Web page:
The rain in Spain is mainly declaimed

Through painful experience over many years, I have learnt to avoid any movie with a script written by David Mamet.   Hailed as a great American playwright and screenwriter by many, he appears to have – sadly – a tin ear for human speech and dialogue.   His film characters do not converse or speak as we humans do.  Rather, in some variant of a weird, artificial language I call americantheatrespeak, they declaim:  their words are enunciated clearly and loudly, with neither pauses, nor stumbles, nor mumbles, nor muttering, nor cross-talk, all the while speaking in entire sentences and paragraphs, pre-composed and uttered with a formality that would provoke laughter if you heard anyone actually speak like that.   It is not how we human beings speak, except sometimes in formal settings such as courts of law and important congressional or parliamentary sessions.    After seeing Montgomery Clift, with his pauses and false starts and mid-sentence hesitations and on-the-fly mods, how could anyone think to write movie speech of the stilted, unnatural style of Mamet’s?   In The Misfits, Arthur Miller wrote dialogue for Clift that played to his superb abilities, so we know it is possible for a theatre playwright to write natural-sounding speech for film.   As I said, Mamet must have a tin ear.
I now learn I am not alone in this assessment of Mamet.  Adam Gopnik, in a New Yorker article about Damon Runyon, also notes Mamet’s formal, unnatural, language.   Gopnik, however, admires it, for no compelling reason that I can see.    Perhaps americantheatrespeak works OK on the stage, and people who see a lot of theatre don’t notice it when used on film.  Yet, against that, Clift was New York’s leading theatre actor before he ventured onto film.   But on film this style of speech is a disaster, as Mamet’s 2004 film Spartan demonstrates; no, Virginia, it is not the wooden acting or the unexplained gaps in the plot that make this film unwatchable, but Mamet’s stilted, wooden dialogue.   Ditto for the other scalps on his film pelt:  House of Games, Glengarry Glen Ross, etc.   Someone else seems to be writing (or de-Mametizing) the script of The Unit, although even here (unlike, say, The Wire), people rarely pause, mumble or cross-talk.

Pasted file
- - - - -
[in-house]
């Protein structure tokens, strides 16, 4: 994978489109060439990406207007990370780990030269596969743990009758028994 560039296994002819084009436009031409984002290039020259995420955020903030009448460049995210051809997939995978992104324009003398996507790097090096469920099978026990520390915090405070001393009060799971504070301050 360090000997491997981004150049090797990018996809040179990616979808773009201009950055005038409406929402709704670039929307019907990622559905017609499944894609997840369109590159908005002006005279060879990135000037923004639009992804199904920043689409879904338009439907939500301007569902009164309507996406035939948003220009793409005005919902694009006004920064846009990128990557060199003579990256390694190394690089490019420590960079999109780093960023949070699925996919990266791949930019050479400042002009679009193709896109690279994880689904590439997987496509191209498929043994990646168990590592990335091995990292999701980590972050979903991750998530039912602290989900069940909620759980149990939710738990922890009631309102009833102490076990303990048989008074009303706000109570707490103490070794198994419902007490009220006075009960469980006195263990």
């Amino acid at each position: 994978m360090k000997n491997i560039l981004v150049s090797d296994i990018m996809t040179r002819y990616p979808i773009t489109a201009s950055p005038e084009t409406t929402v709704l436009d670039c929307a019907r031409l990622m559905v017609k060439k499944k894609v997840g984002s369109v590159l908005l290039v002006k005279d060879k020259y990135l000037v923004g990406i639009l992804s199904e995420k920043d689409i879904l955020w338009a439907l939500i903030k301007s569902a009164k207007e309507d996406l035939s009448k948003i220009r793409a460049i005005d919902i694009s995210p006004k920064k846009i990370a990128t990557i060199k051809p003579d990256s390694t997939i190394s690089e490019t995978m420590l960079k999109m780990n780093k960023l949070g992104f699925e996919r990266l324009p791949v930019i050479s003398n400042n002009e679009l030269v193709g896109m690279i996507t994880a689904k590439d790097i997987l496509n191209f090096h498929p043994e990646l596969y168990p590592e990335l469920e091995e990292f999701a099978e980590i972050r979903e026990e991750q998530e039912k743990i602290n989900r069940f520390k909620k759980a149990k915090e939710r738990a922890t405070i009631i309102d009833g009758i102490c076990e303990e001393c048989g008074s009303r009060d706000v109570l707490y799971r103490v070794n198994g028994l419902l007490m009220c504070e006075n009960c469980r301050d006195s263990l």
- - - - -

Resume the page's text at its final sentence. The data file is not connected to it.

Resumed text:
POSTSCRIPT:  Thinking some more about this, the issue arises because of what Gopnik calls film’s arch-naturalism.  Concepts that could work perfectly well as theatrical productions often fail on film, as, for example, the black backdrops and absurdism of Derek Jarman’s 1993 film Wittgenstein, which was irritating in the extreme.   We have a problem suspending disbelief for film, a problem we don’t usually have for the theatre.   Perhaps the cause, as some film theorists have noted, is that films are akin to dreams, and dreams don’t require us (at least, not consciously) to do work ourselves to imagine whatever is missing from the production.  We are happy to do this work when watching theatre (and when reading books and listening to the radio), but are less so for watching films or TV.
Adam Gopnik [2009]:  “Talk it up:  Damon Runyon’s guys and dolls.”  The New Yorker, 2 March 2009, pp. 66-71.

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